Our first take on this week's EdWeek commentary by Mark Alter and Gordon Pradl (teacher educators at New York University): It's a refreshingly open-minded challenge to all teacher preparation programs to end their "three-card Monte" -- dealer-programs luring in unsuspecting prospective teacher- marks. On the face of it, they've written a sensible call to conduct empirical research on the exact aspects of programs that lead to teacher effectiveness. And they propose a truce with programs like the Relay School of Education, the new kid on the teacher preparation block, if it joins the crowd on this research.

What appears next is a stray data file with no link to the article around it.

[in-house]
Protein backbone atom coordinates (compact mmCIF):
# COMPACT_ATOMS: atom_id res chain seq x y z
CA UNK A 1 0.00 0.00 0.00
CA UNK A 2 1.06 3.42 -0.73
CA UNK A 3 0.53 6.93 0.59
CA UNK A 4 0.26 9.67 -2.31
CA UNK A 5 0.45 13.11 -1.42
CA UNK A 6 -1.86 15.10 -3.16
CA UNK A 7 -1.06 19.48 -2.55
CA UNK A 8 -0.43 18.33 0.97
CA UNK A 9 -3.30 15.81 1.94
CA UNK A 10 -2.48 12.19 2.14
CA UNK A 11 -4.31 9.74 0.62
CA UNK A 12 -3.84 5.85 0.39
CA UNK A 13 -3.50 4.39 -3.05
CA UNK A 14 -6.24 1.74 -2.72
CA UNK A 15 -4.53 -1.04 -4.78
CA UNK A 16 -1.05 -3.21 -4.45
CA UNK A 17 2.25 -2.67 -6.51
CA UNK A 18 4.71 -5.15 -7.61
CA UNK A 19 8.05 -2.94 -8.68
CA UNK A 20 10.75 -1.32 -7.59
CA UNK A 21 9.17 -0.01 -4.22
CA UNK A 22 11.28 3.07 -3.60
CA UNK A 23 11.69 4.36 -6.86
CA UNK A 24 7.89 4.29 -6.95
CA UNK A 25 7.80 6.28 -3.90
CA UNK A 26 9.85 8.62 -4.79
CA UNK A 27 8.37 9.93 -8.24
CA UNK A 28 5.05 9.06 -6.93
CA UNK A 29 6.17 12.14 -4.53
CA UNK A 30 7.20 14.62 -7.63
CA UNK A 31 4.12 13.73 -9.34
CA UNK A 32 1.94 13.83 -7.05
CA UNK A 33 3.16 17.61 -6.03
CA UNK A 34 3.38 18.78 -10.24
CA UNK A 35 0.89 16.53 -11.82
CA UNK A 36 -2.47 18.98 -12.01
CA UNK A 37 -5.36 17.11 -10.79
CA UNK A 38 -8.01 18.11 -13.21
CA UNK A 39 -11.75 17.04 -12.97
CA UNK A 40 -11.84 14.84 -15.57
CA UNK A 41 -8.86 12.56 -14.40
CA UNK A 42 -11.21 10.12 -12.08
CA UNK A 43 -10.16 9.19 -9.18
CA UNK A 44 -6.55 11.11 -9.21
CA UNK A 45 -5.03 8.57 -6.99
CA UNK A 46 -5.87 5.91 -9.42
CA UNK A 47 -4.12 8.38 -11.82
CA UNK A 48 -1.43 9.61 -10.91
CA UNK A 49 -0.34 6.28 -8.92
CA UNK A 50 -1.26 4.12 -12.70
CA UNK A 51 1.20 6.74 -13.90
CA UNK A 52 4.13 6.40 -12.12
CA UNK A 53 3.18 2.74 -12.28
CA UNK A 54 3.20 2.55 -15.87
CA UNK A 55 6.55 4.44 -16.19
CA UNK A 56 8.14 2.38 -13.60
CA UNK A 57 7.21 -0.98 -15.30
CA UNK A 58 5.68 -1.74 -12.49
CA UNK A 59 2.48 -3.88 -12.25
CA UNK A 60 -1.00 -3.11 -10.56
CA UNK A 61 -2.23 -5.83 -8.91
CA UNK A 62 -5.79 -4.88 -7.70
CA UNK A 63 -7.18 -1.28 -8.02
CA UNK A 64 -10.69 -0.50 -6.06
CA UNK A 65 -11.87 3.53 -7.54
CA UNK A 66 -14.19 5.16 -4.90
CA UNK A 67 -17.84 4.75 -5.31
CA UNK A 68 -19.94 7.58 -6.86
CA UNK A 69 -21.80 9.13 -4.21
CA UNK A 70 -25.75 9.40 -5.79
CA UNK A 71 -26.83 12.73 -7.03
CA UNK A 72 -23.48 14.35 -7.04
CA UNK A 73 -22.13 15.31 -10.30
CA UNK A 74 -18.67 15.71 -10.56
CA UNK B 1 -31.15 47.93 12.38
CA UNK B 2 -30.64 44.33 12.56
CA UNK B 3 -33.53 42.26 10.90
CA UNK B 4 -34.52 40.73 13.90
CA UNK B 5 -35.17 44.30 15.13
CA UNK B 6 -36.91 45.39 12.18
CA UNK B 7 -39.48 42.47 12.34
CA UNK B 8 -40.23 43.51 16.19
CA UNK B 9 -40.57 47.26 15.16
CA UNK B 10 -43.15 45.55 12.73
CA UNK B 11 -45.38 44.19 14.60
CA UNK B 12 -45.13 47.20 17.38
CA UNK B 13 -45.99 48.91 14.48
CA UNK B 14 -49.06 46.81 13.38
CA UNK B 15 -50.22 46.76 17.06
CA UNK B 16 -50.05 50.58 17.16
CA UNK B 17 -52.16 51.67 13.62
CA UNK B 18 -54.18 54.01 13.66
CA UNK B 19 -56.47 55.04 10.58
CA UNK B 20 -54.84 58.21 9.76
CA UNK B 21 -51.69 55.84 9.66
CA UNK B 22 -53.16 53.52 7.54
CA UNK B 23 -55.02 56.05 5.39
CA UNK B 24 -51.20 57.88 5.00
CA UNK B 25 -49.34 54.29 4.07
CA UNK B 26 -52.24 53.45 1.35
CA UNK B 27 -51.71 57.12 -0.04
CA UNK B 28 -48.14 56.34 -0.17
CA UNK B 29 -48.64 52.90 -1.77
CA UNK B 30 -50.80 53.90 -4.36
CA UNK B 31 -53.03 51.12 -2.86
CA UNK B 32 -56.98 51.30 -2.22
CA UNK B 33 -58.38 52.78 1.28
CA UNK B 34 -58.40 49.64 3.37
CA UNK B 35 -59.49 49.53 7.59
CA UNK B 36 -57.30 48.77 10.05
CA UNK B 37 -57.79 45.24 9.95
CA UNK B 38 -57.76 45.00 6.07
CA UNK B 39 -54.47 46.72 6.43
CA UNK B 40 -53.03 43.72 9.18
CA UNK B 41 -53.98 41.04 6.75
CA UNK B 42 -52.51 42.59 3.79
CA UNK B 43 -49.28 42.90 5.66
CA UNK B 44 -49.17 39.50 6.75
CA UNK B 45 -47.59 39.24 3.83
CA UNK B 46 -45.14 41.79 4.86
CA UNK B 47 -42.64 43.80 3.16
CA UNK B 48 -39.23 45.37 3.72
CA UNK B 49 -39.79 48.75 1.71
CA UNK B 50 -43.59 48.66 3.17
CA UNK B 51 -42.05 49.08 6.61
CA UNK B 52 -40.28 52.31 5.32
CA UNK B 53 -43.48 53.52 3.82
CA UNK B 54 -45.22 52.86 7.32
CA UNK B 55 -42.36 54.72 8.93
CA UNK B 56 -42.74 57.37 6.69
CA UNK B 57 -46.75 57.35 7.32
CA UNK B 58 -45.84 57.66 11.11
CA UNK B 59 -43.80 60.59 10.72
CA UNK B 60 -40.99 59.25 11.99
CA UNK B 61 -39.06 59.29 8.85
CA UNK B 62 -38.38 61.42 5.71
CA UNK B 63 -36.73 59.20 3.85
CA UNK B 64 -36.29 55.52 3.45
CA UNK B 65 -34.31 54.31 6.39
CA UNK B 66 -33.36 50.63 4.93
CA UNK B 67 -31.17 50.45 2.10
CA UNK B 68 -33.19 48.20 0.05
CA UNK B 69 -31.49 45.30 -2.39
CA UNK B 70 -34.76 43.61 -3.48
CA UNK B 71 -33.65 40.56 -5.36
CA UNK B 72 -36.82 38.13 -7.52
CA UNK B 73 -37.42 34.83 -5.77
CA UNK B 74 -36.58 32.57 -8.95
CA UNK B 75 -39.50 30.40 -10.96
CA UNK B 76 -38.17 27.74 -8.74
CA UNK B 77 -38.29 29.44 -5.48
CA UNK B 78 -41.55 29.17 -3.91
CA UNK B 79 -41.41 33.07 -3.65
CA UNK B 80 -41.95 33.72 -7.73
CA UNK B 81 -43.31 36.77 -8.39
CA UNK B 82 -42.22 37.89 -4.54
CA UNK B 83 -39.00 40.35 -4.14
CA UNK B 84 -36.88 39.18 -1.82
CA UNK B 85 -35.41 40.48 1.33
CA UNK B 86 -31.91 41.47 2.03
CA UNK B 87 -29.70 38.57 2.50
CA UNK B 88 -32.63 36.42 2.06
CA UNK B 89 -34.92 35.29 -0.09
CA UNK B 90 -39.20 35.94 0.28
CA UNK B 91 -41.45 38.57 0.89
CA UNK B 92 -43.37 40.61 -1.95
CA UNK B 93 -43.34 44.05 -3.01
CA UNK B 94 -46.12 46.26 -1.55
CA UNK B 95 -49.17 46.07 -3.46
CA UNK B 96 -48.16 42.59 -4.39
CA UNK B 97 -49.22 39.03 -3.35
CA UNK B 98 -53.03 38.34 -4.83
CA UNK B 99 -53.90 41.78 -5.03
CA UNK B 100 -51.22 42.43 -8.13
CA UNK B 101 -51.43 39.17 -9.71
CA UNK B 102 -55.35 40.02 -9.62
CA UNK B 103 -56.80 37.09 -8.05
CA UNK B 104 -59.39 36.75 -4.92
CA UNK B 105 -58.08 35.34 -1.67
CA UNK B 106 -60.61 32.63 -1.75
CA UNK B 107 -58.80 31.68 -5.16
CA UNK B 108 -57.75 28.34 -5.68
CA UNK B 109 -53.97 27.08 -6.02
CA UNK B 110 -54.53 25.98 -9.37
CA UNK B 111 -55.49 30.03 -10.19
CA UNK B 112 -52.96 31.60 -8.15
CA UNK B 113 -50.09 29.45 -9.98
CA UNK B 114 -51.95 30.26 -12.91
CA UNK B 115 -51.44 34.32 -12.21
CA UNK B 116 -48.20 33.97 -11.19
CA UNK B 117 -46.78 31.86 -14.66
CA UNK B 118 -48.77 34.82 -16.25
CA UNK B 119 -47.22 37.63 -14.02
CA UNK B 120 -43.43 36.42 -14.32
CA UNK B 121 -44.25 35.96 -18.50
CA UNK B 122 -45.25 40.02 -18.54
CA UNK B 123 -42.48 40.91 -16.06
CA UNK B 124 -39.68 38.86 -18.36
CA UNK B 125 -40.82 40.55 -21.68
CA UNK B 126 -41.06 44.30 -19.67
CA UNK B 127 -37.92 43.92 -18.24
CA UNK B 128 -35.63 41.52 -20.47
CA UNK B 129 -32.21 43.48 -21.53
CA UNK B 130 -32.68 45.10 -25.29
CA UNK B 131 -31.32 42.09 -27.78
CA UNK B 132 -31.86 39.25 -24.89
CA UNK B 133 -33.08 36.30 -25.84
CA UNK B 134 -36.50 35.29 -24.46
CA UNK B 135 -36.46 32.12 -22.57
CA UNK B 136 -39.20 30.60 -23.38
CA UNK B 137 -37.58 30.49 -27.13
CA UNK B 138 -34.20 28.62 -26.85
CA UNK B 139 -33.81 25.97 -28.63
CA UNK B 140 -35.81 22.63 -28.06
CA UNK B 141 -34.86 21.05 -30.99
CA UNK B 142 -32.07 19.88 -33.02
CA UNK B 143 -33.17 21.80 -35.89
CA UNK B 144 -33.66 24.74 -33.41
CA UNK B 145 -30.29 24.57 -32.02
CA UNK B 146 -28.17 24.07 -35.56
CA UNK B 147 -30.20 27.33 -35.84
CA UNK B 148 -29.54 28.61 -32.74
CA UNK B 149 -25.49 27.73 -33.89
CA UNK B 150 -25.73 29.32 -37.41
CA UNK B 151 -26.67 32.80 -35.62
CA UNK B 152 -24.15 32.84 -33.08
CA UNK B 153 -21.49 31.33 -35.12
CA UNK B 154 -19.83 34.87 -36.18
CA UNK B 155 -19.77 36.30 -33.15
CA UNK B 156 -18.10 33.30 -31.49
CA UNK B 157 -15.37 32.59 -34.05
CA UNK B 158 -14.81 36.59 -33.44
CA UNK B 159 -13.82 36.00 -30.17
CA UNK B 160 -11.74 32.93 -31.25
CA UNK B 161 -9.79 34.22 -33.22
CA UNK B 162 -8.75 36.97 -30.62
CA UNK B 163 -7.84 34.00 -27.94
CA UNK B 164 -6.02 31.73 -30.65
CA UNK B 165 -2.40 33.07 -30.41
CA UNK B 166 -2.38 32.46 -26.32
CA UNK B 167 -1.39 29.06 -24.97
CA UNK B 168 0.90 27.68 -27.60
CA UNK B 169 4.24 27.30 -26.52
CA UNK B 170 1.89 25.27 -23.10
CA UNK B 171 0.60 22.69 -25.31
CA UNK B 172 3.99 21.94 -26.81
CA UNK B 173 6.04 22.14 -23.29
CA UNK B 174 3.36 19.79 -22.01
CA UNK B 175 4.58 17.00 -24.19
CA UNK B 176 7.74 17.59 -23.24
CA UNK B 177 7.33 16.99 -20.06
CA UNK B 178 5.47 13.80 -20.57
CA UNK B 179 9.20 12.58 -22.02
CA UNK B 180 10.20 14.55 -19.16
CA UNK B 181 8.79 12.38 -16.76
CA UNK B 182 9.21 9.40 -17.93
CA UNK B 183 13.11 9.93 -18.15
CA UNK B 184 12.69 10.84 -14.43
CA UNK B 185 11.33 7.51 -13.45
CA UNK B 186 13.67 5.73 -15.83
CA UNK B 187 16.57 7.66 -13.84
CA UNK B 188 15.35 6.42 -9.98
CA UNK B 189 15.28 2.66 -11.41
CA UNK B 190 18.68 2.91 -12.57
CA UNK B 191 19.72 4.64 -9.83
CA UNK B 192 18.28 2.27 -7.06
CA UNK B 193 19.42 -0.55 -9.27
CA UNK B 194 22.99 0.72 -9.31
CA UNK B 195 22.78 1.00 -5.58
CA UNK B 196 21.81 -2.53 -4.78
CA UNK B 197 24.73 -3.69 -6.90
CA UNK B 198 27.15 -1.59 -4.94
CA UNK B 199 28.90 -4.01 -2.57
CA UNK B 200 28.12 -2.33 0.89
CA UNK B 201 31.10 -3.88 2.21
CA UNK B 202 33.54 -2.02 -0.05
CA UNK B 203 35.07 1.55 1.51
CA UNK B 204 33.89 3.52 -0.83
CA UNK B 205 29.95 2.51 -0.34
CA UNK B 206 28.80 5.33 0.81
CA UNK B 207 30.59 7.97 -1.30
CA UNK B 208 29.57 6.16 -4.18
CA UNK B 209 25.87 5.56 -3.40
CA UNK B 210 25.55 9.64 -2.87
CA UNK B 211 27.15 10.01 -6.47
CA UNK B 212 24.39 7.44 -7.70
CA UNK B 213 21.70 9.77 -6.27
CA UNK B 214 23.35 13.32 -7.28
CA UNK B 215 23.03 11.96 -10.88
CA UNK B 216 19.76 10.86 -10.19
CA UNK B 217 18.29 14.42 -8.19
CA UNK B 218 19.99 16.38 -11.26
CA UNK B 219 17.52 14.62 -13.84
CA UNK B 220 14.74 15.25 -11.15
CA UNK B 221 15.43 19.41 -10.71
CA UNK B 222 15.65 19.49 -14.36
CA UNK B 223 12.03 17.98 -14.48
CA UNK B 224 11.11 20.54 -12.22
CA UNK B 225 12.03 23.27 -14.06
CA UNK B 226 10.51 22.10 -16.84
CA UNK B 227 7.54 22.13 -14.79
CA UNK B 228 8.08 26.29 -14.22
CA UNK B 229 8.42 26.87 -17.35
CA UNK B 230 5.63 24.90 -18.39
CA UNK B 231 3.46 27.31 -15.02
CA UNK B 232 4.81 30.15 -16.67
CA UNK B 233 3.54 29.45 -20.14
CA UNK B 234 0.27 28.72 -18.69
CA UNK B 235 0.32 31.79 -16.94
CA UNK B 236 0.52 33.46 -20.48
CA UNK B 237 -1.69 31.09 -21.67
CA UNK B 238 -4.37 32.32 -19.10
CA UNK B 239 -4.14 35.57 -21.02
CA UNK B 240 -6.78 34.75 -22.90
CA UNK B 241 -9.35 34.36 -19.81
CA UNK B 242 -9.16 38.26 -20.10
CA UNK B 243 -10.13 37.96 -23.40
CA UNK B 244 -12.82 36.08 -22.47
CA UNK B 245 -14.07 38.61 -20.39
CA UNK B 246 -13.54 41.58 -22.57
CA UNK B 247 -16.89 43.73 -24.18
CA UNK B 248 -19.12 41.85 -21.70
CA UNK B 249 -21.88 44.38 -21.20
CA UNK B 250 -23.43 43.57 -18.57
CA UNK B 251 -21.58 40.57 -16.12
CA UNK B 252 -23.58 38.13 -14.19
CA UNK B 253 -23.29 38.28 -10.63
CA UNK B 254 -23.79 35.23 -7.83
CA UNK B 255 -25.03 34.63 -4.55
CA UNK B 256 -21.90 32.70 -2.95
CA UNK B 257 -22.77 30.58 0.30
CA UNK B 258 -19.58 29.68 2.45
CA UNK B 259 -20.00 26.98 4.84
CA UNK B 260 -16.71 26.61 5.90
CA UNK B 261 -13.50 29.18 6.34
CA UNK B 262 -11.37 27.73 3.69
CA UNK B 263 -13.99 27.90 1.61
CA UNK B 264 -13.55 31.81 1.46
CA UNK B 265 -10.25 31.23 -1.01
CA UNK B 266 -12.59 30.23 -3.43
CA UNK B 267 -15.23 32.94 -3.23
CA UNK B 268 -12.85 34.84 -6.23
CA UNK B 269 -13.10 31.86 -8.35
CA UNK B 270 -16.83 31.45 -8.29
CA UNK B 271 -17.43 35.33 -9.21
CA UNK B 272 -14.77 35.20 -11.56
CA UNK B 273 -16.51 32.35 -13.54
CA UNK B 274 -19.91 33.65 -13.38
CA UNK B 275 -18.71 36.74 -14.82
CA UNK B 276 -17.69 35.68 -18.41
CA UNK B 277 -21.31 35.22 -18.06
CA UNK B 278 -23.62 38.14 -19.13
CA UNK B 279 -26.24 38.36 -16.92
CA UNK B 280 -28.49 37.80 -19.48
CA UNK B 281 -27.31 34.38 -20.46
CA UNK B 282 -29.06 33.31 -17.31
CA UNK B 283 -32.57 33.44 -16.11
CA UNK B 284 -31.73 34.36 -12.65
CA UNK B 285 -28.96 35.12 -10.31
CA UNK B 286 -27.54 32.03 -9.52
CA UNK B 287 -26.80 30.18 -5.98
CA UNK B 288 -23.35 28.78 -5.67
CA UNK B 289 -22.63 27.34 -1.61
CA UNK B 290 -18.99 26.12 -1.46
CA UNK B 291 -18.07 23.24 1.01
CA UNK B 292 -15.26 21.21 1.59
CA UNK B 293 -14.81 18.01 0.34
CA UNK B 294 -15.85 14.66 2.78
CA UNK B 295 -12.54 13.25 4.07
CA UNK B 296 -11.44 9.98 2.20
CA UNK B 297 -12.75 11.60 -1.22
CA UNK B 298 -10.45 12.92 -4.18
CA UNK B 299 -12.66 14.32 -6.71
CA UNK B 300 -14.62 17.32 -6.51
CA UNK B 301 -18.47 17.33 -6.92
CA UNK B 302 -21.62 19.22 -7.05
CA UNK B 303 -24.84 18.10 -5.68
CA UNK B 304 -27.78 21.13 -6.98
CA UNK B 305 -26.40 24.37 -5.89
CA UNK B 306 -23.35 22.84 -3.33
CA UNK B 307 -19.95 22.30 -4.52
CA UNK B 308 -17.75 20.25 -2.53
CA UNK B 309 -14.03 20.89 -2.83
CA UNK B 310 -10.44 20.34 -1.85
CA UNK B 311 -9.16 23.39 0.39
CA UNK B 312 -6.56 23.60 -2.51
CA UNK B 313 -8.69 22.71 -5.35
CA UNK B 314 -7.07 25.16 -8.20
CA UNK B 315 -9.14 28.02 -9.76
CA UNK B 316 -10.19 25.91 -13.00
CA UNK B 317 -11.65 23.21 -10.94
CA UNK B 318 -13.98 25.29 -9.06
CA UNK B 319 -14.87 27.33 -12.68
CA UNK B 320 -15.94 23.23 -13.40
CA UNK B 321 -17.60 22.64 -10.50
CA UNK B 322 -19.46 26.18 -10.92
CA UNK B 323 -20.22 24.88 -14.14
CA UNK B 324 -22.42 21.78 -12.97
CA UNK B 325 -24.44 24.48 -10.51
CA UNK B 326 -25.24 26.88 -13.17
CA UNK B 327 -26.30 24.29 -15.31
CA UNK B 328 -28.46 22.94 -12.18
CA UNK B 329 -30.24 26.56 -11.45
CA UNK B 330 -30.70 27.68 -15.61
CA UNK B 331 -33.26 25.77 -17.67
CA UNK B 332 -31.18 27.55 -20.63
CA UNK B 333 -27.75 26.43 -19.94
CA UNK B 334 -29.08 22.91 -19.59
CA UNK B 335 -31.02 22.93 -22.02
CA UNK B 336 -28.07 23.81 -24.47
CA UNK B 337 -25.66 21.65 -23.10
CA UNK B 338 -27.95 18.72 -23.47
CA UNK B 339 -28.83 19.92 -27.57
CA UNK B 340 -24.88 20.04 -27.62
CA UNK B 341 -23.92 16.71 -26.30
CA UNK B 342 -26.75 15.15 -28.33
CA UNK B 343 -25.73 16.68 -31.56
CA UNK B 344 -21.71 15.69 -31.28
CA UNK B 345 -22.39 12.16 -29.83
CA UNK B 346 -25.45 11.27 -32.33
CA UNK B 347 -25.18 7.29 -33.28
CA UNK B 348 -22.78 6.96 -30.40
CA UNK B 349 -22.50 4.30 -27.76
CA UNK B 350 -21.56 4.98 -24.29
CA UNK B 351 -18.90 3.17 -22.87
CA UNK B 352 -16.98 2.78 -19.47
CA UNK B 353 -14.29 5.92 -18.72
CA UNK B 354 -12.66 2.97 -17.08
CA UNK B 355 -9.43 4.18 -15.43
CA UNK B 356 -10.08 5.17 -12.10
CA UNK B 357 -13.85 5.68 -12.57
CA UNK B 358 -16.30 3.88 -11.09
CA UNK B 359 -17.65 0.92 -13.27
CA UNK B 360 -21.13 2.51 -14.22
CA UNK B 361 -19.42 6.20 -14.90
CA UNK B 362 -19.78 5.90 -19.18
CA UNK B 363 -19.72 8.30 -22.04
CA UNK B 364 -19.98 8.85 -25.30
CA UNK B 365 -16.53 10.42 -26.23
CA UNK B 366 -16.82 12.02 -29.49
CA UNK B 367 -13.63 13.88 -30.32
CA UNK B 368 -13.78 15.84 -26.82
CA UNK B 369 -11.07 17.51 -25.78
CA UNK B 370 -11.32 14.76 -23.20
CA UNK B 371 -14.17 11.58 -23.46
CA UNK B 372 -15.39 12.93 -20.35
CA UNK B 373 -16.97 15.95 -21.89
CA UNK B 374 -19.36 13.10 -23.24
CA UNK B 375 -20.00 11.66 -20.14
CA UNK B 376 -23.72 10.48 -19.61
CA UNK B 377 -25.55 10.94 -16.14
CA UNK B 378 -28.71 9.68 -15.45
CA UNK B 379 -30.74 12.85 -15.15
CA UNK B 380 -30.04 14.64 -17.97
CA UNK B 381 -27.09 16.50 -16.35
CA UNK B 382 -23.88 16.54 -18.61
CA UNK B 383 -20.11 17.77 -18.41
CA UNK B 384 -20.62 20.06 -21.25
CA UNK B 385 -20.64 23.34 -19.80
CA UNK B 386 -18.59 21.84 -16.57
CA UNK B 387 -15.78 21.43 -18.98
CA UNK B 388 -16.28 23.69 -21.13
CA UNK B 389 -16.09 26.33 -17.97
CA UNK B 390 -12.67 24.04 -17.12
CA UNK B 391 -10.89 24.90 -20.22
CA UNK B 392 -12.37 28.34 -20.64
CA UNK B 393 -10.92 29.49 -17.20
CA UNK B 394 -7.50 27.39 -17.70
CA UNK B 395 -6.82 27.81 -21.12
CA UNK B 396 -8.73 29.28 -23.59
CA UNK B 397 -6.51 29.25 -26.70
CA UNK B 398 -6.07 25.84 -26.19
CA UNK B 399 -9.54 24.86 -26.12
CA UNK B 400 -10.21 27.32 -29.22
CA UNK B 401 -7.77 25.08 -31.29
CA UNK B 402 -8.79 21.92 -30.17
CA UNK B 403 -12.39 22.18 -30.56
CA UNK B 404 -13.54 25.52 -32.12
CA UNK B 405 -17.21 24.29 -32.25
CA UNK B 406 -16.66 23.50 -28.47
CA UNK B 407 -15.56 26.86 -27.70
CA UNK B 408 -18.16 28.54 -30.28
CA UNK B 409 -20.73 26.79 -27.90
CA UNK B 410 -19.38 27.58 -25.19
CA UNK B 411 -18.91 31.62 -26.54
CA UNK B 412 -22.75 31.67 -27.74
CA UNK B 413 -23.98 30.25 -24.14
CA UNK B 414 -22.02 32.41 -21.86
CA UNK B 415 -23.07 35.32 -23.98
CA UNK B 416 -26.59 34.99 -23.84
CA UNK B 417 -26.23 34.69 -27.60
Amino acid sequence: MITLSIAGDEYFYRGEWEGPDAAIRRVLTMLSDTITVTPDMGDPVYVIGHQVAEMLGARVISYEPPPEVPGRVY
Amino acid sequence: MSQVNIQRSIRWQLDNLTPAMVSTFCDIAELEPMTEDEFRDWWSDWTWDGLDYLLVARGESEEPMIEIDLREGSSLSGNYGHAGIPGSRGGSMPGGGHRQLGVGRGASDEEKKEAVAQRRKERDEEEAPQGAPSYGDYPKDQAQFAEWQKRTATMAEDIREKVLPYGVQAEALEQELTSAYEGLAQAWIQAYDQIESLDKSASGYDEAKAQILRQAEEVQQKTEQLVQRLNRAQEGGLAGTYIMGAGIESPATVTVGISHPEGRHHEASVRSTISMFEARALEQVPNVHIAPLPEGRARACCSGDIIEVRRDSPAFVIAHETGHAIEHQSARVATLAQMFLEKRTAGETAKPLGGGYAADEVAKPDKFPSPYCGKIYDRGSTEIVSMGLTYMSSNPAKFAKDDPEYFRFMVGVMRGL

Our second take? This is not a Kumbaya moment. Nowhere do the authors disclose that Relay, unlike other programs, is not hiding the Red Queen of effective teaching: Relay requires that teacher candidates demonstrate their effectiveness in order to earn a degree and already has a track record of success. Makes us wonder if this seemingly magnanimous proposal aims to undermine Relay by demanding that it connect all the dots between its preparation and its teachers' efficacy. Makes us wonder if they want to make Relay the mark instead of the dealer in a whole new type of teacher preparation game.